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New norm, new loyalty (Part 2)

In business today, decision-makers face big challenges. This is nothing new, managers are constantly dragged down by the situations they have to deal with, and the pandemic of the last two years has made this even more intense. Every era has its own areas of leadership that a general manager needs to be better at to be truly successful. Well, for the coming years, HR is certainly the segment where a top decision-maker needs to be able to go the extra mile. However, it is a particularly interesting topic to see what are the current challenges within the HR field, which are very broad in scope, and that need special attention to achieve and maintain company success. According to perfectly unanimous opinions, loyalty is the first on the imaginary list. So, to translate this reasoning, if a leader wants to be successful today, he or she must know all about loyalty!

And then what?

It is impossible to go through all the reasons, of course, but it is possible to form an appropriate grouping of what the main motives for loyalty are for different people. Typing systems are intended to serve this methodology, by the way, but they should be used with care, because if a system is superficial and misleading, it is even more problematic than if we had not used such a tool at all, but simply focused on our intuition as good leaders. However, we really need to understand that generalisations are not going to get us very far in this area. Even if we look only at the main trends, we can see that loyalty is not a universal concept and that everyone has a different interpretation of it. Traditional theory attributes this personality trait to the amount of time spent in a company and does not look behind the person and why they stayed in one place. But all personality types, and therefore all people, are capable of this type of loyalty. Even the least loyal person will stay in a job if all their goals are met. Staying in a position for a long time is mostly due to fear of change. That’s why managers are advised to move on from time to time, because headhunters will think they can’t change. But what if, say, the same company is going through a period of development where, say, the business is moving up a dimension? In my own circle of acquaintances, there are “loyal” people who ended up in, say, an international company that was undergoing a major expansion, and although they could not stay in the same job for long, every six months or so, it was as if they were dropped into a completely new company environment. They love new things, but they don’t need to move on to make a serious change. The odd thing is that they themselves don’t consider themselves loyal; they don’t really stick to either company or people. They are selfish types, but their own interests wanted them to stay for up to 7 or 8 years. And this is the point that needs to be very clear about loyalty. We also talk a little bit about who is selfish or altruistic. But it would be a great pity to put the stigma of “loyal” on people who are not selfish. They tend to stay put because they are afraid of change. For them, the saying “better the devil you know” is exactly right. They know how it is! And the other main reason for staying is the human connections and the familiarity that develops in a job, and for these people that is more important than a new job or even a higher salary. This is why different people’s ‘loyalty’ can be bought and influenced in different ways, and we need to be aware of this if we really want to retain our most important colleagues at this mentally charged time. We also need to recognise that we cannot please everyone, which means we also need to set a clear direction for the company in terms of loyalty. So we need to set the standards that everyone must follow. Some people will be loyal and stay with us if they keep getting higher positions and income. For some, the most important thing is to be constantly challenged and to have constant attention. Then there are those for whom habit, stability and human relationships are the most important, and there are those who base their loyalty on professional skills and responsibilities. Of course, an excellent corporate background can appeal to all of these types at once, but it requires a lot of planning. This is why even large professional organisations tend to set two main guidelines, so as not to be too general to the outside observer. This is the issue that causes most of the headaches in the development of smaller ‘garage companies’. We know all too well how everything changes when a company grows from being almost a family business to having hundreds of employees. It is precisely these issues of loyalty that become confused. Norms are not set, but the organisation simply goes with the flow, and of course, this does not end well, because it is the best professionals who leave the company environment first, because of the generalisation.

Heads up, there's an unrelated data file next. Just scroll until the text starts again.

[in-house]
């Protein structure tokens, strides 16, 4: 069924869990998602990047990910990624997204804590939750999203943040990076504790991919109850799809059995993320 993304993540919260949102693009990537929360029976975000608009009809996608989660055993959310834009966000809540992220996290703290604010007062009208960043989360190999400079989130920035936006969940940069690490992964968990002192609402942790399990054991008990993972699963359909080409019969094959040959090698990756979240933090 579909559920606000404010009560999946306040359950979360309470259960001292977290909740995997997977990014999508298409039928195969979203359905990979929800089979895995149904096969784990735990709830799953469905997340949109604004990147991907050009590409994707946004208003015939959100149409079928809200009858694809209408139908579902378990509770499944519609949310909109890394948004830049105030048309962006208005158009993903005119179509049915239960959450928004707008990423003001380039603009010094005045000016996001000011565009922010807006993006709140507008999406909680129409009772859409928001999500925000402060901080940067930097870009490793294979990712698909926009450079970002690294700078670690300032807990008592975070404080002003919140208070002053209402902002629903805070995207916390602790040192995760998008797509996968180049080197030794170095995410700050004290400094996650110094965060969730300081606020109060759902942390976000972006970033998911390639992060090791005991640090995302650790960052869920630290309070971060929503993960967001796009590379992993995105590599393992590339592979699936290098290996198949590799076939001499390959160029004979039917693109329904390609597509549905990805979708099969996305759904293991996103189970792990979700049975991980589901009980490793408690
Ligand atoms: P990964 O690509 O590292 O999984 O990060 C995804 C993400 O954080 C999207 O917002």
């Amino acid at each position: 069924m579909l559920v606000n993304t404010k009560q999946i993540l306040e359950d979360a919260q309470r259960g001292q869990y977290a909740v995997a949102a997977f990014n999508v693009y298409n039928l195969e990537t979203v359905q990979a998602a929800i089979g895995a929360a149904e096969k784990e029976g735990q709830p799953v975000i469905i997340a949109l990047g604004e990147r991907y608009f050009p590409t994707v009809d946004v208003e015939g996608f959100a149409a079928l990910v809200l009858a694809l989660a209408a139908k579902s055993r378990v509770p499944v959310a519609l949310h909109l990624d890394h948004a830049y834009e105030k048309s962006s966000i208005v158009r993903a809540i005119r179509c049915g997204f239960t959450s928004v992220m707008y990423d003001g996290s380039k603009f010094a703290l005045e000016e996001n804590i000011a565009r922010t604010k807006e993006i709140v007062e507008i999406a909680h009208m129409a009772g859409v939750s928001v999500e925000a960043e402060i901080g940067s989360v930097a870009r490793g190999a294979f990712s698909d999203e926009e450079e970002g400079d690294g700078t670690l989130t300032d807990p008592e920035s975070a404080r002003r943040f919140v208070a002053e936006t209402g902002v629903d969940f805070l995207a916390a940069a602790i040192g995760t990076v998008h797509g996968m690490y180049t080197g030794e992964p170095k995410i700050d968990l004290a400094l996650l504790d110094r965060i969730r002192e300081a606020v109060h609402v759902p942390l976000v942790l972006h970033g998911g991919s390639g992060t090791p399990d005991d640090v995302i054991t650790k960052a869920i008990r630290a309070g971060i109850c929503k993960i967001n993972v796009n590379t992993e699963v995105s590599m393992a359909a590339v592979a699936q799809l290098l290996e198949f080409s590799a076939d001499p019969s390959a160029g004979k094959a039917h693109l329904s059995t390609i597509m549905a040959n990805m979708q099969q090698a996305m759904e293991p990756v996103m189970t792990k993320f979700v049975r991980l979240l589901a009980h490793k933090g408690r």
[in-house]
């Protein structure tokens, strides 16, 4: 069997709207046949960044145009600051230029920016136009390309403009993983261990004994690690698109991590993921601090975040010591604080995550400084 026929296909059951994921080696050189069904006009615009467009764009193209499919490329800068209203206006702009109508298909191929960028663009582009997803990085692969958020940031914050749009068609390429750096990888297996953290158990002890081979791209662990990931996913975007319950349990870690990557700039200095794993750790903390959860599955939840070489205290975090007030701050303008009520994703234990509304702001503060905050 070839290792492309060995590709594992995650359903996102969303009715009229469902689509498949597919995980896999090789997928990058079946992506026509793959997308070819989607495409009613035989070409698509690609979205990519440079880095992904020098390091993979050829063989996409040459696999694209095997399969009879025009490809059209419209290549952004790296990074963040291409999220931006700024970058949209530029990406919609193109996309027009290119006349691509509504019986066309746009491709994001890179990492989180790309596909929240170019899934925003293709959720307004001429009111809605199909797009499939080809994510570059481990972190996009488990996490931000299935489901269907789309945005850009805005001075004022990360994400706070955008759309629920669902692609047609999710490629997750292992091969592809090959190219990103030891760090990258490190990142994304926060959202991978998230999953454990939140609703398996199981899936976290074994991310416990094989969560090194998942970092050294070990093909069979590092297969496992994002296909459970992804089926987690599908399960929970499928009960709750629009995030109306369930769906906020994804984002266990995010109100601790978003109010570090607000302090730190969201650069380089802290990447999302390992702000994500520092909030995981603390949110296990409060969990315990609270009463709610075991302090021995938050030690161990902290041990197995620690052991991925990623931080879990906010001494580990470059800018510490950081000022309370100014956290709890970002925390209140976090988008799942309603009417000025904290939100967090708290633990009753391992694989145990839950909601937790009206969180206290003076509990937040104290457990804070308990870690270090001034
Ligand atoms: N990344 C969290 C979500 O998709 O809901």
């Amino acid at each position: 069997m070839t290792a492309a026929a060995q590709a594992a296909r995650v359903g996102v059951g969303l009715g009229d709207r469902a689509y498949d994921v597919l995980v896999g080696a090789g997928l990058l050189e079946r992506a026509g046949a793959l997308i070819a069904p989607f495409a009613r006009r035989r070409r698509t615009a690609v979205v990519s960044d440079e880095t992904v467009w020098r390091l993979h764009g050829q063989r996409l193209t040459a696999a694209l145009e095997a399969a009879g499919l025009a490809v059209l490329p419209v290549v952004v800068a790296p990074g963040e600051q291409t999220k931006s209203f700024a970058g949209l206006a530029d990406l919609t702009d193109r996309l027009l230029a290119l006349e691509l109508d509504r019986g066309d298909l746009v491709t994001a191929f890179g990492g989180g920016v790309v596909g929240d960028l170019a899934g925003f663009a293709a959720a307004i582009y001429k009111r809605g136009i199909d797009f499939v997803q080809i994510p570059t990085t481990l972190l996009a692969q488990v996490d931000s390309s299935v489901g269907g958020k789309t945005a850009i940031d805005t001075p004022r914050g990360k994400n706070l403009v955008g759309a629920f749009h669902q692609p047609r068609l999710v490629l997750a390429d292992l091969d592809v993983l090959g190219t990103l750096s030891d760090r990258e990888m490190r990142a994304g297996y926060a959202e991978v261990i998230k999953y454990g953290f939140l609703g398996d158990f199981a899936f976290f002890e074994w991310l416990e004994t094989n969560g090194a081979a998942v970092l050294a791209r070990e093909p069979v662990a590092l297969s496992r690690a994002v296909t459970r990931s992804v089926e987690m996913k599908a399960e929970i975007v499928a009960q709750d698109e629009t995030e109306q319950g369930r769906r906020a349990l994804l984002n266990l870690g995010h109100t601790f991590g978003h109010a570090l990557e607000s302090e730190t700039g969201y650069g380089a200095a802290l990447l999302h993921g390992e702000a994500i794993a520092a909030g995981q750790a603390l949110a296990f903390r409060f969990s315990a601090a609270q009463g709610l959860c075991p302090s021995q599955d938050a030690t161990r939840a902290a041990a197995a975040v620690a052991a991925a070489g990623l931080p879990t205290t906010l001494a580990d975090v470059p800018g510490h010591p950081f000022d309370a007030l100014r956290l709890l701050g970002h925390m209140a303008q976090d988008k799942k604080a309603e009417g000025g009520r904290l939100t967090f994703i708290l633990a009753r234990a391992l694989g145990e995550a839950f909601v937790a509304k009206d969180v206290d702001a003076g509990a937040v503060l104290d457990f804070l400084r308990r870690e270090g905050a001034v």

Loyalty is a complex issue, but it certainly depends on company norms. It is therefore important to set them down in concrete terms so that they do not develop on their own. And, of course, once they are set in stone, it is good manners to stick to them. In fact, we as managers must take the lead in this.

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New norm, new loyalty (Part 1)